Amid growing tensions between the United States and China in regions like the South China Sea, the two nations signed an agreement on Tuesday intended to improve communications between the two naval powers.
Marine Corps Gen. Joe Dunford, chairman of the Joint Chiefs of Staff, stopped in China as a part of a Pacific tour that included a visit to Hawaii to meet with PACOM Commander Admiral Harry Harris, and will continue with meetings allied nations South Korea and Japan. During his stay in China, Dunford met with Gen. Fang Fenghui, the senior military leader for China’s People Liberation Party, and the two put pen to paper to make the new communications agreement official.
“The agreement is intended for crisis mitigation,” a Defense Department press release said. Ensuring there is a quick method of direct communication between military leaders in the region will enable both nations the opportunity to move quickly to dispel miscommunications or seemingly aggressive behavior with benign intent. In short, this new communications agreement does not call for military cooperation, so much as it permits a channel for explanation and warning.
This type of agreement is not only important in the South China Sea, where China’s aggressive expansion and claims of sovereignty have earned them the ire of most nations that share coastline with the waterway. Two weeks ago, China forced Vietnam to give up their oil drilling platforms off the coast of their own nation, as they fell within China’s ever growing claims of ownership. In response, Vietnam signed a defense agreement with the United States last week, the first such diplomatic measure since the end of the Vietnam war, some 40-plus years ago.
The United States maintains a similar communication agreement with another of its diplomatic competitors, Russia, which could be argued has been either instrumental or useless to mitigating tensions between the two states in Syria, where they back opposing forces. If nothing else, one can be certain that establishing such an agreement may not warm relations between the U.S. and China, as it has done little to affect overall discourse between the U.S. and Russia.
To be honest, we have many difficult issues where we will not necessarily have the same perspectives,” Dunford said at the opening of the military-to-military talks. “But from the meeting we had in Washington, D.C., and the meeting we just had, I know we share one thing: we share a commitment to work through these difficulties. With the guidance from our presidents and the areas of our cooperation, I know we will make progress over the next few days.”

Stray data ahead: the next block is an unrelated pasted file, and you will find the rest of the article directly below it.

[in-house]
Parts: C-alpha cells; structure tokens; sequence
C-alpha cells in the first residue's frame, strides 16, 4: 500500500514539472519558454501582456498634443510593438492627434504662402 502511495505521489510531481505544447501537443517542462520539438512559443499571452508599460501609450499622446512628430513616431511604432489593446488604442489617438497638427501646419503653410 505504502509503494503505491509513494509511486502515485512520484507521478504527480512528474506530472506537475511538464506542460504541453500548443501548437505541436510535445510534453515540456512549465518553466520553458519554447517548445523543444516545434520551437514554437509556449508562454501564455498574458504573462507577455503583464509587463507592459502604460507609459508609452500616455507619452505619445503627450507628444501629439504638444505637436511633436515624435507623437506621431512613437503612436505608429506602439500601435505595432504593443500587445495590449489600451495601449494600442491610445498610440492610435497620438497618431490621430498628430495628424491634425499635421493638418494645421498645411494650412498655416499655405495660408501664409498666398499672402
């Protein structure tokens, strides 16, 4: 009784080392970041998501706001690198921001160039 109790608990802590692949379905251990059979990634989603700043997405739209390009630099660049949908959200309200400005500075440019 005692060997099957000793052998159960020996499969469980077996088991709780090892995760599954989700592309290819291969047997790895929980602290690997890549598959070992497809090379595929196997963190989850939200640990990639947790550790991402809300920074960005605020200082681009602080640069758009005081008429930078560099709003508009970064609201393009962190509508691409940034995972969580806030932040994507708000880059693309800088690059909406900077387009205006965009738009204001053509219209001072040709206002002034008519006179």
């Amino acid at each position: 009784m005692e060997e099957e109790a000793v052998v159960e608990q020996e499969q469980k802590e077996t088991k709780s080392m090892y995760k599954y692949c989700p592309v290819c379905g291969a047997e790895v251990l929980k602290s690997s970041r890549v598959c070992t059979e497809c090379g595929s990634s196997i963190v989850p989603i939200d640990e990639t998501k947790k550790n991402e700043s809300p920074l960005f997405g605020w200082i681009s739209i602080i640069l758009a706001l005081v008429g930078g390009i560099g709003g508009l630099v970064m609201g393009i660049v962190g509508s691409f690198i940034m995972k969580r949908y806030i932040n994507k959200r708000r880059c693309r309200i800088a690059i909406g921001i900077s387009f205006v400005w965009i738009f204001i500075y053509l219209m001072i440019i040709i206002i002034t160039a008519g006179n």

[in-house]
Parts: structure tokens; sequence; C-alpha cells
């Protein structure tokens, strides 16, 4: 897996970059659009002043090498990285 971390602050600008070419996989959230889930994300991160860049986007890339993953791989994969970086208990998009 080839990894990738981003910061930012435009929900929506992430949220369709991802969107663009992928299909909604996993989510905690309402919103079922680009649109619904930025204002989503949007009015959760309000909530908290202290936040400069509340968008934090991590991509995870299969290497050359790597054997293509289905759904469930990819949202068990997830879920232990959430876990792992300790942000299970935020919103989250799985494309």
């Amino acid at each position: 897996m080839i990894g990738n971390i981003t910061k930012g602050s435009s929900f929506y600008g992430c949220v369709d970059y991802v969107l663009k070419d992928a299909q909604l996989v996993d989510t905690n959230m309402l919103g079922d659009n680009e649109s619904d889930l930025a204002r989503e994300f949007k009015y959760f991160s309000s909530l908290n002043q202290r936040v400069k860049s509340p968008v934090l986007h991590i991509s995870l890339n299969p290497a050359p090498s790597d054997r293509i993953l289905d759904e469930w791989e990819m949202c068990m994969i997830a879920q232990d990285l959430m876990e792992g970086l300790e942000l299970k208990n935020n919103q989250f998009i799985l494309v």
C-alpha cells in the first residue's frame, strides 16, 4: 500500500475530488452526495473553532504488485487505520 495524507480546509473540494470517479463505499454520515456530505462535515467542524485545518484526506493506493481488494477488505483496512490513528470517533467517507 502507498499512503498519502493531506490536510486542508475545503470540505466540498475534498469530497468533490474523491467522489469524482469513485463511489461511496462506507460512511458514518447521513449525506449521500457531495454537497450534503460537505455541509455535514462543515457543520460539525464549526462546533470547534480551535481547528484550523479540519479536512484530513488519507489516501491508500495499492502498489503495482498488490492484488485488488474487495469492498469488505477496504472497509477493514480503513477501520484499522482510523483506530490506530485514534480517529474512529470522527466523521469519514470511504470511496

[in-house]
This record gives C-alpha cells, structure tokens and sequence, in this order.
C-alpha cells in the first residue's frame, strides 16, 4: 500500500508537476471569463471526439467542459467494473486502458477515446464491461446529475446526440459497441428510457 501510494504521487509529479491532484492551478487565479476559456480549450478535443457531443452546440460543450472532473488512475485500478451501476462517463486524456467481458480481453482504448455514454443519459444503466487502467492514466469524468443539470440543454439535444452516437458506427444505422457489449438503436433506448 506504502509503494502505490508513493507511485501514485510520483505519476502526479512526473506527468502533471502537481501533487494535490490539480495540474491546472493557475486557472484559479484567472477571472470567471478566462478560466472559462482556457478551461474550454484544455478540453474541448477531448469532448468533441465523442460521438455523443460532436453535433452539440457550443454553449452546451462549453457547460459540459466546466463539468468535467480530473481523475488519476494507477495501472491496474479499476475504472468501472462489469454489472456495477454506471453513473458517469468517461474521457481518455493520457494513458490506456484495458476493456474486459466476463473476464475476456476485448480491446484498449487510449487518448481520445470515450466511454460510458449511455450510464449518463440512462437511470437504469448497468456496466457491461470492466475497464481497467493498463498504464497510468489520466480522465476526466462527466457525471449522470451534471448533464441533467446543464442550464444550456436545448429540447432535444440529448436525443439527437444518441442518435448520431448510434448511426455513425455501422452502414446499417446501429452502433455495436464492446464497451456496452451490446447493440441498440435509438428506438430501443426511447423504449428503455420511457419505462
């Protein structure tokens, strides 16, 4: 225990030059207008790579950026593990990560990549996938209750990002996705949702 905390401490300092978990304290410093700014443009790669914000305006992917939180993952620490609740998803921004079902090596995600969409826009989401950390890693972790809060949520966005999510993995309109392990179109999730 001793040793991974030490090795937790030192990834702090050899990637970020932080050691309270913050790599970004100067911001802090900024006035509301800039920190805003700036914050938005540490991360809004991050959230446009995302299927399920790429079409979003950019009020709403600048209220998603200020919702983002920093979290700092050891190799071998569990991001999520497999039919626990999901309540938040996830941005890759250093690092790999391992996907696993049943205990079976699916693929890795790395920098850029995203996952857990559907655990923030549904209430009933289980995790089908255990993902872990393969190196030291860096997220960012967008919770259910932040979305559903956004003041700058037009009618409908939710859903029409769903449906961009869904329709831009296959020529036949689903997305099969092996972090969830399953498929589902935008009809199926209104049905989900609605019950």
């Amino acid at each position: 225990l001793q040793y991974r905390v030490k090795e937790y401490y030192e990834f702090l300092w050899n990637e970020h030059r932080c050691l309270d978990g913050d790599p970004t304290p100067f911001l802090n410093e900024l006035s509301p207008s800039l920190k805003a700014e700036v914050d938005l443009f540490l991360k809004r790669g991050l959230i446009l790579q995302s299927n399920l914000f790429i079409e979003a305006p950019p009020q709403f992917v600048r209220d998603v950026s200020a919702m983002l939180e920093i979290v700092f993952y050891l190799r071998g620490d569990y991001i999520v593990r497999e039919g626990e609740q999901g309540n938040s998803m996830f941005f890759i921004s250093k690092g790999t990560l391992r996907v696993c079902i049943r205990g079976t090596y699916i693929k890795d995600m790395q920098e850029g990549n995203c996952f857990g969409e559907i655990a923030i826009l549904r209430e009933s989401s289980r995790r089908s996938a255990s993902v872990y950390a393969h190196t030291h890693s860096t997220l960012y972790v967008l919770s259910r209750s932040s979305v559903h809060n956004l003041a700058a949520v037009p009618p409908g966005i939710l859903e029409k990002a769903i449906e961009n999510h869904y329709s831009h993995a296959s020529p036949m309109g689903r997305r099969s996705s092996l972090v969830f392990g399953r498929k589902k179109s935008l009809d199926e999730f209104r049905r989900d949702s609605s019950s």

However, despite the chances that this agreement will lead to a friendlier discourse between China and the U.S. being minimal, it could serve as the means to prevent a war that would undoubtedly be bad for both nations, as well as the global economy; a sentiment championed by James Mattis, Secretary of Defense, in June of this year.
While competition between the U.S. and China, the world’s two largest economies, is bound to occur, conflict is not inevitable. Our two countries can and do cooperate for mutual benefit. And we will pledge to work closely with China where we share common cause.” Mattis said in June.
China launched 18 new naval vessels in 2016, including a new carrier set to permit the nation a much further reach in terms of force projection, meaning tensions between the U.S. and China in the South China Sea are likely to continue to rise in the years to come. The potential for conflict with North Korea also presents a friction point between the two nations, as China serves as North Korea’s primary trade partner and ally.
“The military-to-military contacts between the United States and China are important because there will always be some friction between the two countries,” Dunford said, adding that the two nations should work to find areas to cooperate.
“As we start these meetings, having the framework for dealing with these difficult issues is different than making progress on them,” he said. “I think our collective challenge is to sincerely and with candor attack these issues that we have to address.”
Image courtesy of the Dept. of Defense